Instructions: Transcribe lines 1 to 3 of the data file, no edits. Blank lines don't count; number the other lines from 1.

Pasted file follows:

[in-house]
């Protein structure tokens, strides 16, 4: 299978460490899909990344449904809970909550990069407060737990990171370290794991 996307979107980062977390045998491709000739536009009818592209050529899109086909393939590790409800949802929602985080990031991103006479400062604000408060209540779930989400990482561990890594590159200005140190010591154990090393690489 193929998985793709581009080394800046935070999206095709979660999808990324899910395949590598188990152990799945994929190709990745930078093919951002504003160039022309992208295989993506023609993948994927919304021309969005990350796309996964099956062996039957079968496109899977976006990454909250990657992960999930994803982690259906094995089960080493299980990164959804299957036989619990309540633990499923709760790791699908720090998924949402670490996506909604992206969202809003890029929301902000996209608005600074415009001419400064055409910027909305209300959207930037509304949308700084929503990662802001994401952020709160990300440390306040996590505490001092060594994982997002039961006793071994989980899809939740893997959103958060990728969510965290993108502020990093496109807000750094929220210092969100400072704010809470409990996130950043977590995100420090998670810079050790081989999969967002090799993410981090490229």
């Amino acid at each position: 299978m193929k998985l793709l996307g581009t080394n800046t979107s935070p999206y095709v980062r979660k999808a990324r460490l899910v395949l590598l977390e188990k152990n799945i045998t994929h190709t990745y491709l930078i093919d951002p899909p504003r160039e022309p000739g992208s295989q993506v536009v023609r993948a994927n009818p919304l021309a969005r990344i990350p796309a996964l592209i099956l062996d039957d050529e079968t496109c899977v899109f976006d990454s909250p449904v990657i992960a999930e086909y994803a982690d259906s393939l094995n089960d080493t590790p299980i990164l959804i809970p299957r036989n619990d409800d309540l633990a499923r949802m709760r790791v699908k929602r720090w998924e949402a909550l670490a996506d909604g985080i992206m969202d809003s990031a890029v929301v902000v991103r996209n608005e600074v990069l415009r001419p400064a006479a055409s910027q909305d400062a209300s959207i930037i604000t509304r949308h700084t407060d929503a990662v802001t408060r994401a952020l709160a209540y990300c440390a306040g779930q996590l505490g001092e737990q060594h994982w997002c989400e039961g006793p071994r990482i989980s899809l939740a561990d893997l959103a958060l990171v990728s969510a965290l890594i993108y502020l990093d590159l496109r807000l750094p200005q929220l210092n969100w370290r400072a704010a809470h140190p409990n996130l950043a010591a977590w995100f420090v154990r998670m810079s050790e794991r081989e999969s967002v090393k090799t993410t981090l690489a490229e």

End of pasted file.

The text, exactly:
[in-house]
């Protein structure tokens, strides 16, 4: 299978460490899909990344449904809970909550990069407060737990990171370290794991 996307979107980062977390045998491709000739536009009818592209050529899109086909393939590790409800949802929602985080990031991103006479400062604000408060209540779930989400990482561990890594590159200005140190010591154990090393690489 193929998985793709581009080394800046935070999206095709979660999808990324899910395949590598188990152990799945994929190709990745930078093919951002504003160039022309992208295989993506023609993948994927919304021309969005990350796309996964099956062996039957079968496109899977976006990454909250990657992960999930994803982690259906094995089960080493299980990164959804299957036989619990309540633990499923709760790791699908720090998924949402670490996506909604992206969202809003890029929301902000996209608005600074415009001419400064055409910027909305209300959207930037509304949308700084929503990662802001994401952020709160990300440390306040996590505490001092060594994982997002039961006793071994989980899809939740893997959103958060990728969510965290993108502020990093496109807000750094929220210092969100400072704010809470409990996130950043977590995100420090998670810079050790081989999969967002090799993410981090490229």
């Amino acid at each position: 299978m193929k998985l793709l996307g581009t080394n800046t979107s935070p999206y095709v980062r979660k999808a990324r460490l899910v395949l590598l977390e188990k152990n799945i045998t994929h190709t990745y491709l930078i093919d951002p899909p504003r160039e022309p000739g992208s295989q993506v536009v023609r993948a994927n009818p919304l021309a969005r990344i990350p796309a996964l592209i099956l062996d039957d050529e079968t496109c899977v899109f976006d990454s909250p449904v990657i992960a999930e086909y994803a982690d259906s393939l094995n089960d080493t590790p299980i990164l959804i809970p299957r036989n619990d409800d309540l633990a499923r949802m709760r790791v699908k929602r720090w998924e949402a909550l670490a996506d909604g985080i992206m969202d809003s990031a890029v929301v902000v991103r996209n608005e600074v990069l415009r001419p400064a006479a055409s910027q909305d400062a209300s959207i930037i604000t509304r949308h700084t407060d929503a990662v802001t408060r994401a952020l709160a209540y990300c440390a306040g779930q996590l505490g001092e737990q060594h994982w997002c989400e039961g006793p071994r990482i989980s899809l939740a561990d893997l959103a958060l990171v990728s969510a965290l890594i993108y502020l990093d590159l496109r807000l750094p200005q929220l210092n969100w370290r400072a704010a809470h140190p409990n996130l950043a010591a977590w995100f420090v154990r998670m810079s050790e794991r081989e999969s967002v090393k090799t993410t981090l690489a490229e």